Unissued 1 sen pottery (1 sen porcelain in English)
    Arita Town, Saga Prefecture, Kyowa Shinko Pottery Co., Ltd and manufactured in Seto, Kyoto
    Showa 20(1945)**
    Diameter 15 mm
    Grade Mimasaka clay 60%, Izumiyama stone 15% Akame Clay 15% Other 105

    **Interestingly the coin illustrated is the common Mt. Fuji 1 sen which allegedly or possibly ‘circulated’ for a day or so. THIS entry in the JNDA does NOT include the ’Trial Casting’ kanji.

    --Also a newp from the overseas auction. Also missing the 10 sen denomination, but I'm just happy I finally got some of the white ones!--

    And finally, I stumbled across a 1973 World Coins ‘gold edition’ monthly publication which included a brief article on the topic by Thomas Alvin Norris III. Google does not reveal much, but he was an advertiser in the publication as well. And includes footnotes and references which I was unfortunately unable to track down. He uses the term ‘toka’ for the coins. He gives a lot of details on production planning and a timeline for the Mint’s efforts in producing the coins.

    In any case, they came about at the latter part of WWII. As metals were needed for war efforts the smaller denomination coins went through iterations of progressively lighter aluminum and eventually tin. The Japanese Mint went looking for more options. Paper was one, but attention was also turned to non-metallic coin options. Porcelain coins were known from Germany after WWI, the notgeld so it was a known option.

    The Mint officials eventually produced designs and methods to mass produce the coins. Being clay, the task was given to three major potteries that had the size, materials (clay and coal),manpower, and ability to mint to specification. Unlike metal coins a different kind of ‘shrinkage’ had to be accounted for—drying the clay resulted in a 1-1.5 mm decrease in diameter.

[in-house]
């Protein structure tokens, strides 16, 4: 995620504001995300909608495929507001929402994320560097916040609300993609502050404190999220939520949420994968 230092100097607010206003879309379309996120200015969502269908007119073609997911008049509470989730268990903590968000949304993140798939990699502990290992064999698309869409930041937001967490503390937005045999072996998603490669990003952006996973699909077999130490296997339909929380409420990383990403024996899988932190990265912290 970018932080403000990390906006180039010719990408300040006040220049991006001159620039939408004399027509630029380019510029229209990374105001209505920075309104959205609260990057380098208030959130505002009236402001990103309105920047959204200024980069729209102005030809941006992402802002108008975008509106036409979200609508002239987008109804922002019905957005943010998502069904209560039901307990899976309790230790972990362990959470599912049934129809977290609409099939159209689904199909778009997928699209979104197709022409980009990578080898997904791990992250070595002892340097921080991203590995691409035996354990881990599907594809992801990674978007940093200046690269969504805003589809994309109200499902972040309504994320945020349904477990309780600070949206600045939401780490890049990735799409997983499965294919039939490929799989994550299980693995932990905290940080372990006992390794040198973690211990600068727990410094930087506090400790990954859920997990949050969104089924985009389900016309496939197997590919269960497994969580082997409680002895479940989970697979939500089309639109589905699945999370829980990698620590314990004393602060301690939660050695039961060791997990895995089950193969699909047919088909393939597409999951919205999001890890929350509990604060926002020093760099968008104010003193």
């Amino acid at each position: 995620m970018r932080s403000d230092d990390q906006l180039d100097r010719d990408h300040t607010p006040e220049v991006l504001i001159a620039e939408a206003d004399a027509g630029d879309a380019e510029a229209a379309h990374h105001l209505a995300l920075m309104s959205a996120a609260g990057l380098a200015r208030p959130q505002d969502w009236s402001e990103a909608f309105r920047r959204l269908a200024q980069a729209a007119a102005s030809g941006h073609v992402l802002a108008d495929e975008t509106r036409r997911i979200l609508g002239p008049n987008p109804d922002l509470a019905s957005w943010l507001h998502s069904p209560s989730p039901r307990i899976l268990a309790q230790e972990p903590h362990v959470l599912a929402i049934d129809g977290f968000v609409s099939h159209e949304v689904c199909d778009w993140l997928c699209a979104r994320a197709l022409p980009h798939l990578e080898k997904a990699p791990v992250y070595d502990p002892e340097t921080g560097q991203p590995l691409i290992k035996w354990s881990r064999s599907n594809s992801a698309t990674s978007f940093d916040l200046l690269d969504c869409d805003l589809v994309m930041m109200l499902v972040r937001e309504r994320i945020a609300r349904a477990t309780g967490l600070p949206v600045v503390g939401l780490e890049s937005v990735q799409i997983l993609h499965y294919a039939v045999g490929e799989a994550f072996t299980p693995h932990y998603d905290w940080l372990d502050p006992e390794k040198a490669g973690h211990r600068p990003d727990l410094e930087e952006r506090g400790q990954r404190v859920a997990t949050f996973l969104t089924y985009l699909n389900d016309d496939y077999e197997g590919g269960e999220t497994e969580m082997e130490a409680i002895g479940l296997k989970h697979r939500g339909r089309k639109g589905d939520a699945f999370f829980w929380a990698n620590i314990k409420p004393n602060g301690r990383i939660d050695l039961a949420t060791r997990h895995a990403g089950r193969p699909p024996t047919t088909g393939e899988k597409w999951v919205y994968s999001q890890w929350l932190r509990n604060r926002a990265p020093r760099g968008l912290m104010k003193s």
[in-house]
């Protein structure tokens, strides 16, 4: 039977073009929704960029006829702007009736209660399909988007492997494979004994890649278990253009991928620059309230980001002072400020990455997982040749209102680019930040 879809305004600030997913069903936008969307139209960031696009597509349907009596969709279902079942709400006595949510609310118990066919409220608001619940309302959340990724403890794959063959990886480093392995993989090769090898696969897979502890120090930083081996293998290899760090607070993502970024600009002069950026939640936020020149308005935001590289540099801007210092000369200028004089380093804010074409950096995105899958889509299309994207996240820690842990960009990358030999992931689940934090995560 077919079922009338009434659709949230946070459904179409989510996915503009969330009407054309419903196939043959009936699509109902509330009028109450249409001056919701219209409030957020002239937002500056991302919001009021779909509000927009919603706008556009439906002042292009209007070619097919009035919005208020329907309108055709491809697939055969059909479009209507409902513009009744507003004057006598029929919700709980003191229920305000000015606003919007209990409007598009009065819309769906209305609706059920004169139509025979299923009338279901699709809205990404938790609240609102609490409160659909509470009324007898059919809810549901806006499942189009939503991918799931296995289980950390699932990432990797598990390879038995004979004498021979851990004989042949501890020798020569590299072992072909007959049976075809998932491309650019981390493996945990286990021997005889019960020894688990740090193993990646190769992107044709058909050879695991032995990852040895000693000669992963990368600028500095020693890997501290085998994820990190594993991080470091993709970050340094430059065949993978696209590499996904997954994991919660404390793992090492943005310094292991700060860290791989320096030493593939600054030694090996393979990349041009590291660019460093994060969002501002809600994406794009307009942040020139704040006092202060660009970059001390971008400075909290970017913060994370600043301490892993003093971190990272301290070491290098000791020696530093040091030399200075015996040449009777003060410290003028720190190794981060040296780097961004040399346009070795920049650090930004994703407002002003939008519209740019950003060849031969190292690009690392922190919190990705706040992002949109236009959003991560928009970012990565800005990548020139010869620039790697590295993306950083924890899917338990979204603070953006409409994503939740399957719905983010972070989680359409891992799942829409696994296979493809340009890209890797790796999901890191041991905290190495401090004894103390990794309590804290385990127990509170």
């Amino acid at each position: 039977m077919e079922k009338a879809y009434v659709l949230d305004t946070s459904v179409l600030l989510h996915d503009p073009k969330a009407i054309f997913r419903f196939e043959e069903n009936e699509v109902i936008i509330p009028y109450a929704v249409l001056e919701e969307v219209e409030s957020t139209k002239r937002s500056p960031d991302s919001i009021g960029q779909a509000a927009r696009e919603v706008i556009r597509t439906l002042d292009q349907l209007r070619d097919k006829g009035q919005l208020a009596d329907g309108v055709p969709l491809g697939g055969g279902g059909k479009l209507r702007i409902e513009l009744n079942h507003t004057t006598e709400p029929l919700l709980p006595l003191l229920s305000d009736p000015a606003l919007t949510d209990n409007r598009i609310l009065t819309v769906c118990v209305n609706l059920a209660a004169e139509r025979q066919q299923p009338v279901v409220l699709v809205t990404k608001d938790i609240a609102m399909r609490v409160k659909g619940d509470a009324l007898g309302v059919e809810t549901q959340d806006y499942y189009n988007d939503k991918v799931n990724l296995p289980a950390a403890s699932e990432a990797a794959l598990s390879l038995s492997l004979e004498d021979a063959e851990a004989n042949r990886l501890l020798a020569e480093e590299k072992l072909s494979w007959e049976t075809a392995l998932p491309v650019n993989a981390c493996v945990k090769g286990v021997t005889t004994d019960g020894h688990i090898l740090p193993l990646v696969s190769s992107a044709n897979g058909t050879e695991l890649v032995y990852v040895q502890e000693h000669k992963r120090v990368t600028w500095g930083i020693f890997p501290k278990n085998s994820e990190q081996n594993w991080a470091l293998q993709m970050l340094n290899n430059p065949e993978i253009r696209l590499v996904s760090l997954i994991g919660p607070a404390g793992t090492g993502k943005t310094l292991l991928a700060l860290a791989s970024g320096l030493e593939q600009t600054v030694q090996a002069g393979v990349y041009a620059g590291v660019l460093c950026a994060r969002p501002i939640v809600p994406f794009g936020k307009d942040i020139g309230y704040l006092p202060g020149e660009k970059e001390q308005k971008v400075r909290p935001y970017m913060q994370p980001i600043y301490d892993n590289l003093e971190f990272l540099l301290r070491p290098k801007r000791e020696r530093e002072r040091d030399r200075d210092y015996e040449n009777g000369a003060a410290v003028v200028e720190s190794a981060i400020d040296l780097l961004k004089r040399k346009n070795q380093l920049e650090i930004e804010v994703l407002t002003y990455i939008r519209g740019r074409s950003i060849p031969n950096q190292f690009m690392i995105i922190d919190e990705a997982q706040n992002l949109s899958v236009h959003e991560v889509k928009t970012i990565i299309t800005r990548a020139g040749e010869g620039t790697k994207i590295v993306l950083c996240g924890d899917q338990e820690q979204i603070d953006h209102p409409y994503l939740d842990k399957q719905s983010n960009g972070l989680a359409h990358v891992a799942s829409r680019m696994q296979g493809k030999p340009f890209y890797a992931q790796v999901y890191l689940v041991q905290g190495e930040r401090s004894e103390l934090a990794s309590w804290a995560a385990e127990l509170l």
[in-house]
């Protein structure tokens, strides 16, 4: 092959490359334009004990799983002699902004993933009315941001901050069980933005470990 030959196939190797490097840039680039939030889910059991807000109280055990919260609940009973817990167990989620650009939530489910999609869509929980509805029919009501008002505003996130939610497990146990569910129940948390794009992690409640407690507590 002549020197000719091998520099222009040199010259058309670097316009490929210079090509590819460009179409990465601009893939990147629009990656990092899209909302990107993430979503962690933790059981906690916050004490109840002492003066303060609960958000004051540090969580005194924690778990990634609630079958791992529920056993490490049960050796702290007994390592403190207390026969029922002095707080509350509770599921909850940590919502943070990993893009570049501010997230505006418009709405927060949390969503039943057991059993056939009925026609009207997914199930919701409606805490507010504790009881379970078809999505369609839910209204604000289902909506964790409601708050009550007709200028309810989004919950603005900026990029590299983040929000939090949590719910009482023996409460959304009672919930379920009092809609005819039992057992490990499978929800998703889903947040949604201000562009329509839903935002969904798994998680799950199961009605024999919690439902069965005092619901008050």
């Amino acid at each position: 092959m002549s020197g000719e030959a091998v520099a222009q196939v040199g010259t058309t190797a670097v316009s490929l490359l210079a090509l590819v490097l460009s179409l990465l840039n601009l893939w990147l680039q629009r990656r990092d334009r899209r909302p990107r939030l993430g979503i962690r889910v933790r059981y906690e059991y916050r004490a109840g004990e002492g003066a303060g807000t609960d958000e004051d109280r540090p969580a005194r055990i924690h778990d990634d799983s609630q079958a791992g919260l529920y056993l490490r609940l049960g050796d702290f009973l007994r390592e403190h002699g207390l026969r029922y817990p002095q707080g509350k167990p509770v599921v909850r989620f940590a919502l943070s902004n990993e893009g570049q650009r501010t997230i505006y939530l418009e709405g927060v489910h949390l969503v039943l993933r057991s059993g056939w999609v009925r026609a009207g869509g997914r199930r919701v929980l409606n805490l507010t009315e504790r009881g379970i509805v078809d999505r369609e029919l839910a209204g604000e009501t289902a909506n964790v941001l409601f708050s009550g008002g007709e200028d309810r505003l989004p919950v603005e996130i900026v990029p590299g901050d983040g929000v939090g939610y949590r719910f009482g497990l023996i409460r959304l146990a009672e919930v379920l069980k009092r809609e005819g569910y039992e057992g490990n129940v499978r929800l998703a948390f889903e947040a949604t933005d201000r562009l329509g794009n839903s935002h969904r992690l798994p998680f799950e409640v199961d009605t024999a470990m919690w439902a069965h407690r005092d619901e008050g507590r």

Production issues such as uneven heating, cracking, sticking together were noted. But the final products were uniform in diameter/thickness, were sturdy enough to be handled, and retained the design features required including concave surfaces and two step rims.

    Some have more of a sheen which relates to the proportion of feldspar apparently. And color variances are due to relative content per this source. It appears from the Norris article that the color difference was intentional for each denomination and the planned colors ranging from chocolate, to reddish-brown, to red. But also, white and black examples are known as samples. Up to 91 varieties have been noted, but not confirmed by the sources uses.

    The three factory potteries utilized were in Kyoto, Seto, and Arita. Interestingly each apparently had a unique specific content to the clay, which I suspect was related to availability of local product. The varying content noted reflects the JNDA.

    Between designing the coins, determining content and specifications, die production and producing the minting machines it took quite some time to ramp up production of the actual coins. Plus some machinery was destroyed. First meetings were held in early 1944, and mass production began in July 1945.

    According to the Norris article total mintages were:

    — Kyoto (1 and 10 sen) 3 million
    —Seto (1 and 5 sen) 2 million
    —Arita (1 sen) 1 million

    And because the government wanted to wait until sufficient quantities were ready before wide release, this did not happen as the war ended in August. But this article also specifically states “Although these coins were never officially released, some one sen toka circulated for one day in Osaka”.

    I wish I could find and read his sources! In any case, most were ground and destroyed, and the rest are what trade amongst collectors.

    And finally, what do the TPG say? All I could tell from the NGC census is there are two clay 5 sen pieces dated 1945 in slabs. No 1 or 10 sens are in the reports. No photos that I’ve found yet.

    PCGS has four 1 sen patterns (a couple Pn74 and PN75 and I wish I knew how they decided which was which).




    three 5 sen



    and three 10 sen



    At some point I will try and add a post with some auction listings plus one more set I'm awaiting.
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  3. TheFinn

    TheFinn Well-Known Member

    Very informative and complete. Thank you. Nice to learn more about coins outside of the normal stream.
    mlov43 and Spark1951 like this.
  4. ddddd

    ddddd Member

    An interesting series of coins; thanks for sharing!
  5. Oldhoopster

    Oldhoopster Member of the ANA since 1982

    Nice write up. I have one (Fuji type I believe) with my porcelain notgeld pieces.

    I recall seeing some info on the Japanese porcelain in one of my hotels references. Probably was Scheuch's book, but I don't have access to them right now.
  6. Mountain Man

    Mountain Man Supporter! Supporter